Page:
New Feature: Graffiti del Dia

For our newest instalment to Julia and Josh's Trip to South America I decided to start with a picture from our old street Peru.

I also thought it would be appropriate to show you what the average graffiti artist looks like in Buenos Aires, so there you go!


No idea why these stencils are spray painted all over BsAs. Either someone just loves it, or they have weird reaching tentacles spreading the word. Either way, its perfectly applicable to our life right now...since we still aren't paying rent. In fact, technically we're squatters. We haven't even signed a lease. Everyone keeps talking about how chill this Reid guy who is the property manager is, but I'm starting to think he's downright lazy...or our of town. Either way...for the first time I can really jump around in my PJ's with a hair brush belting the lyrics of rent and mean it!!! Well, everything but the AIDS part...

In other news, Zach and Evelyn's trip was going really well until Evelyn got a little sick, but we are hoping for a speedy recovery. Before that though we made sure that she downed ludicrous amounts of meet, including the greasiest of the greasy sandwiches from the parilla trucks down by the ecological reserve. The reserve was beautiful as well and the necessary walk to at least make a dent in the calories we had just consumed was hot but peaceful.

In other news....there is no more for now except that tonight is Shabbat...Shabbat Shalom!!! and tomorrow to celebrate Shabbat in style we are going to Gualeguaychu for Carnival. Not much rest will be involved, but plenty of dancing!!!!
Also, they finally wrote a song about me:

Tuesday, February 24, 2009

This One's For You Shelley...

Quick update on the arrival of Zach and Evelyn (Josh's brother and his girlfriend). They arrived Sunday with no problems to speak of other than sleep deprivation and turned down our idea of Salsa classes which I selfishly had presumed they would have the energy for. It has been almost 5 months since I've flown to a different continent forgive my memory. Jessica and I went anyway while Josh showed them San Telmo and our house. After working up an appetite and learning some new steps I came back to the house and after a few hands of Truco we headed to La Brigada for the most scrumptious dinner I've had the fortune of having in Buenos Aires. It was recommended to us by one of Jessica's friends and it lived up to its expectations. Of course I ate myself sick and somehow dairy sneaked into my dinner again and I spent the rest of the night doubled over on the couch watching the Oscars.
Today we hit up some of the good outdoor sights seeing as it was a beautiful day. We hit up Plaza de Mayo and took Avenida de Mayo all the way to the Congresso pausing for a coffee. We then walked to the Recoleta Cemetary which never ceases to be a favorite site of mine. After we headed back to San Telmo to do some dinner shopping and then to La Bomba. La bomba turned out to the a bust again and is in fact being shut down because it has become too big and is causing problems. There must have been 1,000 people milling around the streets, selling or eating empanadas or burritos from this guy who is a genius and making bank. People with tickets couldn't get in, so we had no hope. Zach and Evelyn made a getaway and headed back to San Telmo for the night, and Josh and I headed to our friends Mike and Kyla (who we had seen in line) for some poker and beer with Andrew and his visiting friend. All in all buena hondas. I won one hand!!! We took the convenient colectivo 24 to our street to our bustling house, had a bit of dinner, and now its time for bed.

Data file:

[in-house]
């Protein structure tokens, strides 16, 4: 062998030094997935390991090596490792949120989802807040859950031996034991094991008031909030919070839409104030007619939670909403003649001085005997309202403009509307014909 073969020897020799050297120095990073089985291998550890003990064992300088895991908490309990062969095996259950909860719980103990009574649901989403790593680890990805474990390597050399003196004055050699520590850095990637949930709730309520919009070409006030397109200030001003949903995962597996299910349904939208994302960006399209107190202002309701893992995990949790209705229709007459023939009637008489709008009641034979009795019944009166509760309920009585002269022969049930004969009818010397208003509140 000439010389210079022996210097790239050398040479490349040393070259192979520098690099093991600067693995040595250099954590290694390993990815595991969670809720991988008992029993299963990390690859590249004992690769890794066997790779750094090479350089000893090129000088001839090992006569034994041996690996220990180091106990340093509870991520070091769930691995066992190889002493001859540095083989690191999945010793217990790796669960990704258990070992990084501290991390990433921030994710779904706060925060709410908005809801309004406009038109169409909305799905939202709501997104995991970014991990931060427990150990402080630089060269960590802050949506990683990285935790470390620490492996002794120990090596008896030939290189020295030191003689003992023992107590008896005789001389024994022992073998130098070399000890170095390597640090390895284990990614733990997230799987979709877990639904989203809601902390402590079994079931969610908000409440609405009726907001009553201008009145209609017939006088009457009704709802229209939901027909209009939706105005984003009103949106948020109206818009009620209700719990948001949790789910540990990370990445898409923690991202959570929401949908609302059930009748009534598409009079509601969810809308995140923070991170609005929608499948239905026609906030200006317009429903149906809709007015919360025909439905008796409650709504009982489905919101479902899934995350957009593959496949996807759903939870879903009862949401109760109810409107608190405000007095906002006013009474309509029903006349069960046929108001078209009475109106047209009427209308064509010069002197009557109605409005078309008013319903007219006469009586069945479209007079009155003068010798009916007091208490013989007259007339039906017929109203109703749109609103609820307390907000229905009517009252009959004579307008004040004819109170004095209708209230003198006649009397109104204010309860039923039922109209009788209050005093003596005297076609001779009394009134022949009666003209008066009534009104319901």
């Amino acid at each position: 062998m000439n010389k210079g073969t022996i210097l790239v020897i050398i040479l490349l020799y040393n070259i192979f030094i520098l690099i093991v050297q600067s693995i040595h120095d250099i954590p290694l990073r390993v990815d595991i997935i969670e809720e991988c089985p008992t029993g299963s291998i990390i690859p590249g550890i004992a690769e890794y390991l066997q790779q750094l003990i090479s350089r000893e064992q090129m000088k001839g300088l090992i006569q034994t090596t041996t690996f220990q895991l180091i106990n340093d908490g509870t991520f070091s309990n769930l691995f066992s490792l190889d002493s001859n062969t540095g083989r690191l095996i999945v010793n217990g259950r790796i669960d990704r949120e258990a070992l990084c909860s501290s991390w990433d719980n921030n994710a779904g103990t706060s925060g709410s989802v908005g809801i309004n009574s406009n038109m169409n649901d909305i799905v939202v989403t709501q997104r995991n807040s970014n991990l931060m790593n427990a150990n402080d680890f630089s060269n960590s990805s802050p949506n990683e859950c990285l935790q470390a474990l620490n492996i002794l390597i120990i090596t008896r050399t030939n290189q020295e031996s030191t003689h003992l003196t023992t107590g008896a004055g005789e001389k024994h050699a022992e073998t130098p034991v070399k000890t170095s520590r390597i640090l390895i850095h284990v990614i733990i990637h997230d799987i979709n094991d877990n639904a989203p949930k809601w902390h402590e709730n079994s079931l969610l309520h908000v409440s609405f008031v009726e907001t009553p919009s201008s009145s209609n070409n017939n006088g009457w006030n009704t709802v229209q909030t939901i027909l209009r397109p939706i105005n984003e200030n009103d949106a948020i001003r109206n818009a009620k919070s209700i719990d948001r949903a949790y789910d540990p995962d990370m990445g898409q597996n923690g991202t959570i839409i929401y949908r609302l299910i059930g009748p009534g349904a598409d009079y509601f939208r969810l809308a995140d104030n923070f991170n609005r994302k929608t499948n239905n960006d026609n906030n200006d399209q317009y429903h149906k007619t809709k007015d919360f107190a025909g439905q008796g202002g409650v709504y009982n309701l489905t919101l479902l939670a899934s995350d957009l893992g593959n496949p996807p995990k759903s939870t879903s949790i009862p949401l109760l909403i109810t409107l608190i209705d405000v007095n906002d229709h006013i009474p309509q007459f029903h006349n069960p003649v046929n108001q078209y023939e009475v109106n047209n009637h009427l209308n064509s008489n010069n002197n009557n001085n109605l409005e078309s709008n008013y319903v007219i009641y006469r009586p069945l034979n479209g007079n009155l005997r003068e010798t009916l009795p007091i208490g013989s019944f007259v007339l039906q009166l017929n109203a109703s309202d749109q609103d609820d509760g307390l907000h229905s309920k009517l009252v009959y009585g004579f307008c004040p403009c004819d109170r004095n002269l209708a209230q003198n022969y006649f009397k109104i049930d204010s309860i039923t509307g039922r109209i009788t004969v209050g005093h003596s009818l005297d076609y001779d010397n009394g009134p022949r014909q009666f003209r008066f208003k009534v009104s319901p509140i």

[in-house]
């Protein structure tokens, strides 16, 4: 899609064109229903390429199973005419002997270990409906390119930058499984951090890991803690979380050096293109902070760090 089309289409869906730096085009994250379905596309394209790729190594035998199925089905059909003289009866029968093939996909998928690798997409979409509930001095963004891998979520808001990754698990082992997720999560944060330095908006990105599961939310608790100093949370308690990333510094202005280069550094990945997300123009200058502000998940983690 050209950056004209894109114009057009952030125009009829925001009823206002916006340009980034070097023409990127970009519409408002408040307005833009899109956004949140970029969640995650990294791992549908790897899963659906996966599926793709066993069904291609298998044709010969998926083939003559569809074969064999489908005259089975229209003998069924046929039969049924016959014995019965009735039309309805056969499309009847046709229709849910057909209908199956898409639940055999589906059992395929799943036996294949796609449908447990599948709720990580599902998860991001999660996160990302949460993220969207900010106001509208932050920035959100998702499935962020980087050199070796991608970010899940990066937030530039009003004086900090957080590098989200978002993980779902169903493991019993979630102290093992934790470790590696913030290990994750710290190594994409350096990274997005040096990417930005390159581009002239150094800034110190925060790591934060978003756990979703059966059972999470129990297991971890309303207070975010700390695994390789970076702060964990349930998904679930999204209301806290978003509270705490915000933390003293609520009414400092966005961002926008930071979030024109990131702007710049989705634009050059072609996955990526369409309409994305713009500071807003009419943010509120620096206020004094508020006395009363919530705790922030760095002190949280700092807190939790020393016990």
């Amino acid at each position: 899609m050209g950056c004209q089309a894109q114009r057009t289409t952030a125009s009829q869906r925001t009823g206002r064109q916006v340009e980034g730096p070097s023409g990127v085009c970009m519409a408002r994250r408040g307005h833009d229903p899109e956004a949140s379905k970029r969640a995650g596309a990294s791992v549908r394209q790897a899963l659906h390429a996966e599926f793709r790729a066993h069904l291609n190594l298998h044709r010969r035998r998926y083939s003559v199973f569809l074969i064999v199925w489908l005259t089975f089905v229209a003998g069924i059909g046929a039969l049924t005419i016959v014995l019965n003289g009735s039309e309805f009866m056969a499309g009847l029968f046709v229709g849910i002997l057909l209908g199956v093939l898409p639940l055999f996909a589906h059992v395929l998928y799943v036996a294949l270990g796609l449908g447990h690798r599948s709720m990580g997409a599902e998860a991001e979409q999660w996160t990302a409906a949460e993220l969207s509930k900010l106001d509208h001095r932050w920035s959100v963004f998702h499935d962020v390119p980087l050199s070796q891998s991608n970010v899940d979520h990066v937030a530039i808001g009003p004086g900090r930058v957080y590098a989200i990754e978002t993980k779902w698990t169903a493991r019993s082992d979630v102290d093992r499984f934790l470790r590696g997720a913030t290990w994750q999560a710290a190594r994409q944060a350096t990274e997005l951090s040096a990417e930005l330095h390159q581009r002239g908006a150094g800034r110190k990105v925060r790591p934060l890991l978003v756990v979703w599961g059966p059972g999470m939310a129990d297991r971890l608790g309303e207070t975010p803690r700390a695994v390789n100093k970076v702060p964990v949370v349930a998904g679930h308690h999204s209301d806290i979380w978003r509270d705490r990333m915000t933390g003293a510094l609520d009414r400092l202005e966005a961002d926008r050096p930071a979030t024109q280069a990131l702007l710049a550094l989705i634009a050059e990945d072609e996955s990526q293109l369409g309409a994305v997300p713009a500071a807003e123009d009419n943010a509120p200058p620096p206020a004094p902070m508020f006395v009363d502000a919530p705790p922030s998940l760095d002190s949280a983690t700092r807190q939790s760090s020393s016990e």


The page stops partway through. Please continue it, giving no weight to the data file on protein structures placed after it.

What would we do without Nick? Well we certainly would have less friends, and I certainly would speak a whole lot less Spanish, and we would not be living in Casa de Cochobamba. Likewise we would not have been invited to our second real asado at a porteño's house. After playing pick up Frisbee on Saturday we headed over to watch some of the game that was going on. Sebastian (Sebas), one of Nick's best friends in Argentina (who also happens to be his boss) was about to leave and we did the whole: "Oh, what are you doing tonight?" exchange. As luck would have it we had no plans and he was having an asado. He invited the four of us (at this point Jessica was there as well but had other plans) on the spot and I sent daggers from my eyes to Nick's as he walked the maybe line between yes and no. "Yes, yes, YES!!!" my eyes attempted to shout as I wiggled my eyebrows attempting in every possible way that this would be the best thing EVER for us to do tonight. After a second he said, "Yea, why not?" and I did a little dance, more subdued than the dance Nick performed for the Superbowl's ending, but a little dance none the less.